DANIELLE POPE: The sexier side of elections

I can’t count the number of conversations I’ve had that have turned away from politics. You know the moment...

I can’t count the number of conversations I’ve had that have turned away from politics. You know the moment: the wine at the table has all but dried and the host makes a retreat for the dishes before things get heated, a casual encounter with a stranger leans into small talk about the election until weather suddenly becomes more important, a debate with a friend is dashed with: “Do we really need to talk about this?”

Yes, we do.

Some of you are already fingering the page right now, ready to turn onto the horoscopes, weekly poll, film reviews, escorts. Thanks for reading this far, because you know what I’m going to tell you: this election is important.

It’s true, voters’ polls, electoral ballots and campaign trails don’t turn everyone on — though I know at least a few political activists who have what some might call an unhealthy zest for the adrenaline of an election — but until even the skeptics realize the importance of that little penciled check mark, we are all in trouble.

Alice Walker, the African-American author who wrote The Color Purple, said: “The most common way people give up their power is by thinking they don’t have any.”

Complaining is easy, and it’s the best start to a great many conversations: What about those taxes? The HST should have stayed/gone. Can you believe those Medical Service Plan premiums? Can you believe those clear-cut developments up the Malahat? Can you believe the overcrowding of hospital beds?

Can you believe asking, “Who will you vote for?” ends the conversation?

The system is frustrating — even when your party gets in, the political acne doesn’t always clear up within a couple of days, or even years — but the real condition we suffer from is voter apathy: an entire nation of people who have forgotten how powerful they are.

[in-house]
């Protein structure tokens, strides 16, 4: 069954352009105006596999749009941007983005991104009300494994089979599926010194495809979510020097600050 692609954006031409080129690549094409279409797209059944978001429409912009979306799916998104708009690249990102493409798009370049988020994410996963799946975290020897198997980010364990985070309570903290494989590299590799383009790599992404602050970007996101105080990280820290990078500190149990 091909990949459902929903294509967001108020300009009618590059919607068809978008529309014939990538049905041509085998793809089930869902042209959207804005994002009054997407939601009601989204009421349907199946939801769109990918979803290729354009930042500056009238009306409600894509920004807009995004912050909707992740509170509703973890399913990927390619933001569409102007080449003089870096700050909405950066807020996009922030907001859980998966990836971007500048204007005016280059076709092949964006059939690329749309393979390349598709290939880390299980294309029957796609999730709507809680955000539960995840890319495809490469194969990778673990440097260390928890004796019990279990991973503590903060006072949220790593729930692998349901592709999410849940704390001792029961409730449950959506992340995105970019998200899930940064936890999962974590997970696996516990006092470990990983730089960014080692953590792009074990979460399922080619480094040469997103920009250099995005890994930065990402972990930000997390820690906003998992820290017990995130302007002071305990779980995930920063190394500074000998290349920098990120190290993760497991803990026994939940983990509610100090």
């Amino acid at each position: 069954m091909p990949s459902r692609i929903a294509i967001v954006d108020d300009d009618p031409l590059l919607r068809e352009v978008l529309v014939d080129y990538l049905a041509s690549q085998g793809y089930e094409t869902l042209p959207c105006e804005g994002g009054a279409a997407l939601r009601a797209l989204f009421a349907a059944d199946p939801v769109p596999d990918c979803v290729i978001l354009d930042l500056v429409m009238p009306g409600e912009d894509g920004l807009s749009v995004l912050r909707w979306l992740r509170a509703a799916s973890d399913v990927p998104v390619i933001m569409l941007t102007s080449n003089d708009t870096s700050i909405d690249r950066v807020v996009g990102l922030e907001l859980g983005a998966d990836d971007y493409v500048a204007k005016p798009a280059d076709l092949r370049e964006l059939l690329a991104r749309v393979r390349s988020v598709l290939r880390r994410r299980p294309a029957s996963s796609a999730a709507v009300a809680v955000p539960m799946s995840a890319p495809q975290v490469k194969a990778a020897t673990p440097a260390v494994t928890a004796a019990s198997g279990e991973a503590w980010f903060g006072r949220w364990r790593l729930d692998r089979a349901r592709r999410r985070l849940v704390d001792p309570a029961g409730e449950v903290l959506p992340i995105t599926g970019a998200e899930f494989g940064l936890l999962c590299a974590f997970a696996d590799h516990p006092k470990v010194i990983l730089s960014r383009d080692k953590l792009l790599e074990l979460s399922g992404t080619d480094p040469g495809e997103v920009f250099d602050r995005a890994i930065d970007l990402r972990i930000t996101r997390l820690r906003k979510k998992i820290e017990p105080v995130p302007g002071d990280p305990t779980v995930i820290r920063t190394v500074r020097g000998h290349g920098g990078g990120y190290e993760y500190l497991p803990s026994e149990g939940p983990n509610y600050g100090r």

Elections BC exposed that voter participation has crashed from more than 70 per cent of eligible provincial voters chucking in their ballots in 1983 to just 51 per cent doing so in 2009. So, maybe we are more satisfied with our way of life than ever before. We have full confidence in our politicians, we are happy with the status of our economy, our environment, our health care and our social services. We don’t like making choices. We trust our government always knows best.

Funny then, that all those complaint-laden conversations exist between friends from the middle-aged apathetics to university-age executives to seniors with more gumption than time. For a province full of people who have some things to complain about, it’s a wonder that pundit predictions suggest this May 14 election will be as voter poor as any. But we could still prove them wrong.

No matter your candidate or party, do something for yourself that will turn on this provincial election: realize you have the power to choose. Use it. M

Find out all you need to know at: elections.bc.ca/ge2013

Get local stories you won't find anywhere else right to your inbox.
Sign up here

Just Posted

An untitled Emily Carr painting of Finlayson Point was donated to the Art Gallery of Greater Victoria by brothers Ian and Andrew Burchett. The painting had been in their family for several decades. (Courtesy of the Art Gallery of Greater Victoria)